Exports from Pasakha industries come to a halt after GST

The failure of custom officials in Jaigaon to move to online taxation system has impacted exports from Phuentsholing

Bhutanese consignments stranded at Jaigaon after the border town customs office fail to move to online taxation system post-GST

After the Goods and Services Tax (GST) became effective in India on July 8, industries in Pasakha near Phuentsholing have not been able to export anything so far.
This, according to industrialists, is because the land customs office located in Jaigaon is not yet ready to implement the online GST system. The office and checkpoint are struggling with lack of facilities such as good internet speed required to implement the new taxation system.
GST needs a well-connected system in order to generate the results of the GST and IGST payments. Currently, Jaigaon land customs office is run by only two Superintendants and inspectors each.
Another reason why consignments are stagnating is Indian suppliers’ apprehension that they might not be refunded for tax imposed under the new taxation system.
Bhutan Ferro Alloys Limited (BFAL), the country’s highest ferrosilicon exporter has not sent a single consignment till now. Two truckloads of Ferrosilicon belonging to BFAL are still stranded in Jaigaon without a clue as to when these trucks will move.
“They have not moved till now,” said Senior General Manager (Purchase) of BFAL, Nakphay Wangchuk.
Also, five truckloads of products from Bhutan Carbide and Chemicals Limited (BCCL) are stranded in Jaigaon. Few remain at the plant in Pasakha. The suppliers are unwilling to order supplies from the industries since they are still confused with how GST will impact Bhutan. “Temporarily, they are hesitant to place orders,” he said.
The go downs are cramped with finished goods waiting to be exported. Unless these are disposed, revenue is at stake for the industries.
Some industries have not received supply orders from mid-June because of the fear of GST impact. Observers said that in fact, suppliers should have been smart enough to order from Bhutan before July 1 as then, GST would have had mimimum impact but the opposite happened.
BCCL has not sent any consignments since June 25 otherwise the company used to export up to six truckloads daily. Halt in exports has affected some industries. The prolonged export blockade could also lead to loss of customer base.
An economist on condition of anonymity said: “With this simple bottleneck, industries cannot close the factories as thousands are employed.”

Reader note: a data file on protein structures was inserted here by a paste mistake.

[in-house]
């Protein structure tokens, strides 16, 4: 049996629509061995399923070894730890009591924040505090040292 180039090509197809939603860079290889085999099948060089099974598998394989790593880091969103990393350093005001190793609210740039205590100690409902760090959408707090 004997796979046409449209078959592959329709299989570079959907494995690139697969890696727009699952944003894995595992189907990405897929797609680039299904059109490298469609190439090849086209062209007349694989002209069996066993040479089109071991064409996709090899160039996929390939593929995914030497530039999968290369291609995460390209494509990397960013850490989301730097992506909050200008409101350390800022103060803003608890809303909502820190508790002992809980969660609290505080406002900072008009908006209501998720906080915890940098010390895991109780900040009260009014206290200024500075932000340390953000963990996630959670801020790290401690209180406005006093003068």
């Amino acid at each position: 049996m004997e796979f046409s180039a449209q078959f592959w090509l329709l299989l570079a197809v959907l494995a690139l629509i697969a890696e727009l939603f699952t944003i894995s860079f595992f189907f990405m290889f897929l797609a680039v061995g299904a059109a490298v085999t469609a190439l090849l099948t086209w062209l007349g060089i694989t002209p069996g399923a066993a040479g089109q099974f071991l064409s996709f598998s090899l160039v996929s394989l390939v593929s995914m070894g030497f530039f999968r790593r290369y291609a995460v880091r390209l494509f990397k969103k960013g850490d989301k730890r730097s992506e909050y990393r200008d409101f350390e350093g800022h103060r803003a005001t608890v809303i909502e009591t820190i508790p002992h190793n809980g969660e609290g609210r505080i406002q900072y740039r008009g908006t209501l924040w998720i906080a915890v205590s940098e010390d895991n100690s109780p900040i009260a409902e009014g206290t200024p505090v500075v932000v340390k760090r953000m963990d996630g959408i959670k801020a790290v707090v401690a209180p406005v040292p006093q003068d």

Several industrialists said that the land customs office in Jaigaon, which deals with international trade needs to be well equipped with machineries and manpower preinstalled.
Druk Ferro Alloys Limited (DFAL) has also not sent a single consignment so far. Druk Ferro produces up to 40 MT of Ferrosilicon a day and exports 33 MT a day. DFAL has not received a single supply order for some time now.
“The companies cannot pay for the raw materials and now they will be unable to pay back loans,” said DFAL’s Dhari Saha Giri.
Meanwhile, the land customs office in Jaigoan has suggested that suppliers file tax manually without using the new system until it is fully installed.
“We don’t want hassles to free trade between the two countries and have suggested the suppliers to comply manually but they are unwilling,” said Assistant Commissioner of Land Customs Division of Dinhata, S. Chatterjee.
However, Indian suppliers are demanding that GST system be fixed immediately since the system has blocked consignments from reaching their destinations. “We want the customs to fix the system immediately and let us start supplying. We will not go for manual entry system even if it’s temporary,” said President of Jaigaon Transporters Welfare Association, S.P. Shrivastav.

These suppliers fear they will not receive refunds of the paid tax if filed manually.
Secretary General of the Association Naveen Sharma said they are still not clear about the new tax system and its returns.
“If we file tax manually, there is the question of clearing bills even if the consignment reaches the destination,” said Naveen Sharma adding that suppliers are unwilling to order until the whole system is in proper place.
Even if this temporary glitch is resolved, Bhutanese industries are expected to face challenges to find a market within India. The imposition of GST will gradually force Bhutanese exporters to increase prices causing them to lose out to cheaper Indian products. Almost 90% of Bhutanese goods are exported to India.

Krishna Ghalley from Phuentsholing